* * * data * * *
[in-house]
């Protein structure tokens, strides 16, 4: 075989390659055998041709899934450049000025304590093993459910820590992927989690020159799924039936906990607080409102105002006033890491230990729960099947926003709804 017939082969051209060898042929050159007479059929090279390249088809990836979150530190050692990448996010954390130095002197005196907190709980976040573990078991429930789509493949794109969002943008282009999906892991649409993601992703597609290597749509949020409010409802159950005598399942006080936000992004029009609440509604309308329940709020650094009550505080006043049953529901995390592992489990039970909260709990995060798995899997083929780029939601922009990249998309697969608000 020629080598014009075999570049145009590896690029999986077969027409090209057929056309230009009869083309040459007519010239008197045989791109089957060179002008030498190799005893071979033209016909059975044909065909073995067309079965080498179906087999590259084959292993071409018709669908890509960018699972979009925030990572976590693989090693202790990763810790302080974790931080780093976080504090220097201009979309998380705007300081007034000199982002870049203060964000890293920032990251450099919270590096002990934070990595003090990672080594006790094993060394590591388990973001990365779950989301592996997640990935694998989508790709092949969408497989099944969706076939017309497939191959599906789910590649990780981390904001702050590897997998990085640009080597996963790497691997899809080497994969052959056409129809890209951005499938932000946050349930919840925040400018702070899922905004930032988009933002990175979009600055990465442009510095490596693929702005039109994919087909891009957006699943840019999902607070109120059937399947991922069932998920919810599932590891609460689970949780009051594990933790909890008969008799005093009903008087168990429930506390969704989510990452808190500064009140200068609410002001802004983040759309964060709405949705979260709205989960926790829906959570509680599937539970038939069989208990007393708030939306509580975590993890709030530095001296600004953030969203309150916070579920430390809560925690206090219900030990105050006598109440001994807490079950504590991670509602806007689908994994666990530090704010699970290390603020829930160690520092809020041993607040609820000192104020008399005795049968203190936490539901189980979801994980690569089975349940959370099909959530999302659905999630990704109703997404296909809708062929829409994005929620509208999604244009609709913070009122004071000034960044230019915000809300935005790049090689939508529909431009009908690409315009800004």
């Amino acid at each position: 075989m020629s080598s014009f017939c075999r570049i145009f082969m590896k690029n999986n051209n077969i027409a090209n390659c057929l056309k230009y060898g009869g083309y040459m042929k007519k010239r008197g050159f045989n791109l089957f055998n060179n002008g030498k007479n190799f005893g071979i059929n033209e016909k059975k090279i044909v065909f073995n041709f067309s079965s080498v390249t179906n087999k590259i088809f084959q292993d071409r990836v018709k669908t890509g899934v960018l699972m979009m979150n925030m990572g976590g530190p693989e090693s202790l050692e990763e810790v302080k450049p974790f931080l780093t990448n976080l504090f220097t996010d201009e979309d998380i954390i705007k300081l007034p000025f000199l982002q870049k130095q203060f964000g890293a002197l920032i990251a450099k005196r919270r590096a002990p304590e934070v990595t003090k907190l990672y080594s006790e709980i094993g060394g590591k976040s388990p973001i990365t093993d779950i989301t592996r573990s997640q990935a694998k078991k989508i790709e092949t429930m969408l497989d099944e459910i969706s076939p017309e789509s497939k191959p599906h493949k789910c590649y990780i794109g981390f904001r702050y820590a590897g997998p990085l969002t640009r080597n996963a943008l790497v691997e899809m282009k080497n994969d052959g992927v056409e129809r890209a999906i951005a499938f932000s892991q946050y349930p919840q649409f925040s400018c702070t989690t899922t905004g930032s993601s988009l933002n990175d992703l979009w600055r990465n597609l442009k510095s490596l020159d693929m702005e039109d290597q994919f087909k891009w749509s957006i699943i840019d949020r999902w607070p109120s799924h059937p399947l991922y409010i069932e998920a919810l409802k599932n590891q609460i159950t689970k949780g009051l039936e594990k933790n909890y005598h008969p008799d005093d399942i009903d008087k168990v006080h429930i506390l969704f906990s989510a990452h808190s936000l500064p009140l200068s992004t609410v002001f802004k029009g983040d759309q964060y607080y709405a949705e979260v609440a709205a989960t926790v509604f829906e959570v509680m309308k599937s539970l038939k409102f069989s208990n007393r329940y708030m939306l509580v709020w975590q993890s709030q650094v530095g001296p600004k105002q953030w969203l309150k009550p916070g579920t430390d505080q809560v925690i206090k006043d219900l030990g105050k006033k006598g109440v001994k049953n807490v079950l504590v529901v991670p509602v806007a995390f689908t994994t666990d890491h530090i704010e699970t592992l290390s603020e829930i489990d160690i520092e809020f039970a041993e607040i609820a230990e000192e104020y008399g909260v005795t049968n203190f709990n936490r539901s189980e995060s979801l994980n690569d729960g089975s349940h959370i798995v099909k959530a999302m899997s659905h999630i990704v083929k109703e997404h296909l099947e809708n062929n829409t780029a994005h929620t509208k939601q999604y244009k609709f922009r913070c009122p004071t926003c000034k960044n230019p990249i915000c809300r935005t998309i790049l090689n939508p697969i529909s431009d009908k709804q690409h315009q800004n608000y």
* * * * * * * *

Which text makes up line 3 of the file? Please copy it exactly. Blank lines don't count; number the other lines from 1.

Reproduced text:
């Amino acid at each position: 075989m020629s080598s014009f017939c075999r570049i145009f082969m590896k690029n999986n051209n077969i027409a090209n390659c057929l056309k230009y060898g009869g083309y040459m042929k007519k010239r008197g050159f045989n791109l089957f055998n060179n002008g030498k007479n190799f005893g071979i059929n033209e016909k059975k090279i044909v065909f073995n041709f067309s079965s080498v390249t179906n087999k590259i088809f084959q292993d071409r990836v018709k669908t890509g899934v960018l699972m979009m979150n925030m990572g976590g530190p693989e090693s202790l050692e990763e810790v302080k450049p974790f931080l780093t990448n976080l504090f220097t996010d201009e979309d998380i954390i705007k300081l007034p000025f000199l982002q870049k130095q203060f964000g890293a002197l920032i990251a450099k005196r919270r590096a002990p304590e934070v990595t003090k907190l990672y080594s006790e709980i094993g060394g590591k976040s388990p973001i990365t093993d779950i989301t592996r573990s997640q990935a694998k078991k989508i790709e092949t429930m969408l497989d099944e459910i969706s076939p017309e789509s497939k191959p599906h493949k789910c590649y990780i794109g981390f904001r702050y820590a590897g997998p990085l969002t640009r080597n996963a943008l790497v691997e899809m282009k080497n994969d052959g992927v056409e129809r890209a999906i951005a499938f932000s892991q946050y349930p919840q649409f925040s400018c702070t989690t899922t905004g930032s993601s988009l933002n990175d992703l979009w600055r990465n597609l442009k510095s490596l020159d693929m702005e039109d290597q994919f087909k891009w749509s957006i699943i840019d949020r999902w607070p109120s799924h059937p399947l991922y409010i069932e998920a919810l409802k599932n590891q609460i159950t689970k949780g009051l039936e594990k933790n909890y005598h008969p008799d005093d399942i009903d008087k168990v006080h429930i506390l969704f906990s989510a990452h808190s936000l500064p009140l200068s992004t609410v002001f802004k029009g983040d759309q964060y607080y709405a949705e979260v609440a709205a989960t926790v509604f829906e959570v509680m309308k599937s539970l038939k409102f069989s208990n007393r329940y708030m939306l509580v709020w975590q993890s709030q650094v530095g001296p600004k105002q953030w969203l309150k009550p916070g579920t430390d505080q809560v925690i206090k006043d219900l030990g105050k006033k006598g109440v001994k049953n807490v079950l504590v529901v991670p509602v806007a995390f689908t994994t666990d890491h530090i704010e699970t592992l290390s603020e829930i489990d160690i520092e809020f039970a041993e607040i609820a230990e000192e104020y008399g909260v005795t049968n203190f709990n936490r539901s189980e995060s979801l994980n690569d729960g089975s349940h959370i798995v099909k959530a999302m899997s659905h999630i990704v083929k109703e997404h296909l099947e809708n062929n829409t780029a994005h929620t509208k939601q999604y244009k609709f922009r913070c009122p004071t926003c000034k960044n230019p990249i915000c809300r935005t998309i790049l090689n939508p697969i529909s431009d009908k709804q690409h315009q800004n608000y």